Senior Health

Home Health Care Industry

Every day, 10,000 people are turning 65 years old and many of them are unprepared to “age in place” due to a lack of retirement funds or frankly, poor planning.

The “Boomer” generation may be healthier than their parents were, but the fact of the matter is, they are still going to age regardless of how active and health conscious they may have been over their lifetime.

Needs for services which are being offered to an aging population, are growing each year and the projection is for this industry to expand enormously in the next four years to meet the oncoming wave of the “Boomers”.

Below is an article that discusses this in a little more depth.

Aging in Place to Drive $130 Billion Home Health Market

Posted By Jason Oliva On May 23, 2013

“As aging-in-place continues to be the preferred lifestyle for many older adults, the home health care industry is forecasting a swell of baby boomer proportions.

By 2017, the the home health care market is expected to surge to a $130 billion industry, according to a MarketsandMarkets report [1].

Valued at $90.9 billion in 2012, the market for home health services is poised to grow at a compound annual rate of 7.5% each year until 2017, as it offers a cost advantage to patients by reducing their hospital spending, the report finds.

Segmented on the basis of products, services and telehealth, factors such as rising incidences of chronic diseases and increasing healthcare costs look to fuel the market’s growth in the coming years.

However, cuts in Medicare reimbursements to home health agencies and risks to the safety of home health workers are factors limiting the growth of this market, according to the study’s authors.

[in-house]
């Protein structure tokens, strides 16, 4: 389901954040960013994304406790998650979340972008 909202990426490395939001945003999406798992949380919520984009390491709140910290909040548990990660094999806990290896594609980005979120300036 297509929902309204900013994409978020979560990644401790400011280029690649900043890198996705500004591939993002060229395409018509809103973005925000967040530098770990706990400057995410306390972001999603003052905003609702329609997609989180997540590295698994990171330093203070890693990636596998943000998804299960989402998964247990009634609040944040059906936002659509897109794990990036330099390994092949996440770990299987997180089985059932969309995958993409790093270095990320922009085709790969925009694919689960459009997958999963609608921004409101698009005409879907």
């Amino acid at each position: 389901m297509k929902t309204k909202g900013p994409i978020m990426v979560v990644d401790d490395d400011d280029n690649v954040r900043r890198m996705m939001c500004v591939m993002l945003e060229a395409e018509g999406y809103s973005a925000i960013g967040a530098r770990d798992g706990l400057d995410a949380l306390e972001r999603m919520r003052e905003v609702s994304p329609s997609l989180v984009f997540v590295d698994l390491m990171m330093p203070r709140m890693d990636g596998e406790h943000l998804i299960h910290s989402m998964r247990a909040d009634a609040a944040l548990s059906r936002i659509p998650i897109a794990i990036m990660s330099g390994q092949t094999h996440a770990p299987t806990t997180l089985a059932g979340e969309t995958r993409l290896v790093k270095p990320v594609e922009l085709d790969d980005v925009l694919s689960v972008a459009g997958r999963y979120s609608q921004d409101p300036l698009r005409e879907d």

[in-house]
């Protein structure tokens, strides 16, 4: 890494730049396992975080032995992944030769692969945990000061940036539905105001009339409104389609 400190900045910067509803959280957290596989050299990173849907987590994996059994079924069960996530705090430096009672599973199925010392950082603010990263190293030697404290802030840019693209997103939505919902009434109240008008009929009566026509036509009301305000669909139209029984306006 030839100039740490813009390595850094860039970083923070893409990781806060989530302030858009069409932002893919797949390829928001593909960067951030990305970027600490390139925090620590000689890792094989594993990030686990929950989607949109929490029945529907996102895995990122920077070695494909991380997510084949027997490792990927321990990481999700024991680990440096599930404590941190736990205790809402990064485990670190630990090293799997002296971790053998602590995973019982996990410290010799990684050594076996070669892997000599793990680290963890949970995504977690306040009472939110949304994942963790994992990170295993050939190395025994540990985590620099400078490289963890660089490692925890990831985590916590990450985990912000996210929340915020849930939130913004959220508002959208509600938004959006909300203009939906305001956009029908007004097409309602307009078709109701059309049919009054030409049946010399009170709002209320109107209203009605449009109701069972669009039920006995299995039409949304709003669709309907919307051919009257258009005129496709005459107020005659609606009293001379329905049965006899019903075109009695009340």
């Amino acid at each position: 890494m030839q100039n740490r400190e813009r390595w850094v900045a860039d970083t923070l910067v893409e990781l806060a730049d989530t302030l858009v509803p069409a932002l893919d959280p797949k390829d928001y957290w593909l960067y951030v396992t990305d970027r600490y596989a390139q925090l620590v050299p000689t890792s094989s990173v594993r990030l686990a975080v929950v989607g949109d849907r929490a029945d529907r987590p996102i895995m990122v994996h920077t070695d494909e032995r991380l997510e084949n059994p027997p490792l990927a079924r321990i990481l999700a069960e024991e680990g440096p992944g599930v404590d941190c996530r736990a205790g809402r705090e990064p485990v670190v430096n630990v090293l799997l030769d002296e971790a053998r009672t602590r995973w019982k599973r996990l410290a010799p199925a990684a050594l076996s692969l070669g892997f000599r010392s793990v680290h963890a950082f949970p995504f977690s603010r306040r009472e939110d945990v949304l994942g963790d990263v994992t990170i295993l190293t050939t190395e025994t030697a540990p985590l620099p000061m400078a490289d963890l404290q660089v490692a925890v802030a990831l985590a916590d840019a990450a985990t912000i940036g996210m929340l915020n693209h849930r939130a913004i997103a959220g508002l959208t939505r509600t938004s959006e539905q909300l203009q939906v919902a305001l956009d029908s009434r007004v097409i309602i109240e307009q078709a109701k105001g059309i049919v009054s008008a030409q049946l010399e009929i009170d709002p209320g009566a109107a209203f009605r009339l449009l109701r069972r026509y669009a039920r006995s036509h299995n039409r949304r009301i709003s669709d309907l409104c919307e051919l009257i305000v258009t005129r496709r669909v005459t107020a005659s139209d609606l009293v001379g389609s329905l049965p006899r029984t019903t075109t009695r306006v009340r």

The United States “dominated” the home healthcare market in 2012 and is expected to maintain its position in the coming five years, notes the report.

A rising aging population, technological development for various home use, as well as increasing awareness of the importance of home care services look to contribute to the U.S. market growth.

Canada, on the other hand, it expected to experience steady growth for many of the same reasons as the U.S., including increasing awareness for home care and a rising prevalence of lifestyle diseases such as diabetes, obesity and cardiovascular diseases.”

Written by Jason Oliva

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Functional Flexibility Activities for Older Adults

By Lori Peppi Michiel, NASM, Certified Personal Trainer

For aging adults who have been inactive for six months or more and now are considering becoming active again or are post rehab, might want to consider flexibility training. It is a great way to start towards a healthier lifestyle if going forward from a de-conditioned state. This type of training may lack the high profile of cardiovascular exercise and strength training, but it can improve range of motion, decrease pain and soreness after exercise, improve posture and decrease muscle tension.  More importantly, stretching can make the difference in comfort when performing tasks such as putting a shirt or blouse on in the morning, reaching for a cup of tea or coffee or turning ones head when driving to be sure the coast is clear, etc.

Consider that most research studies suggest combining flexibility training with other activities such as balance, core, muscular endurance and (resistance training) into their workouts, along with some form of cardiovascular exercise. They all play an important roll in function.

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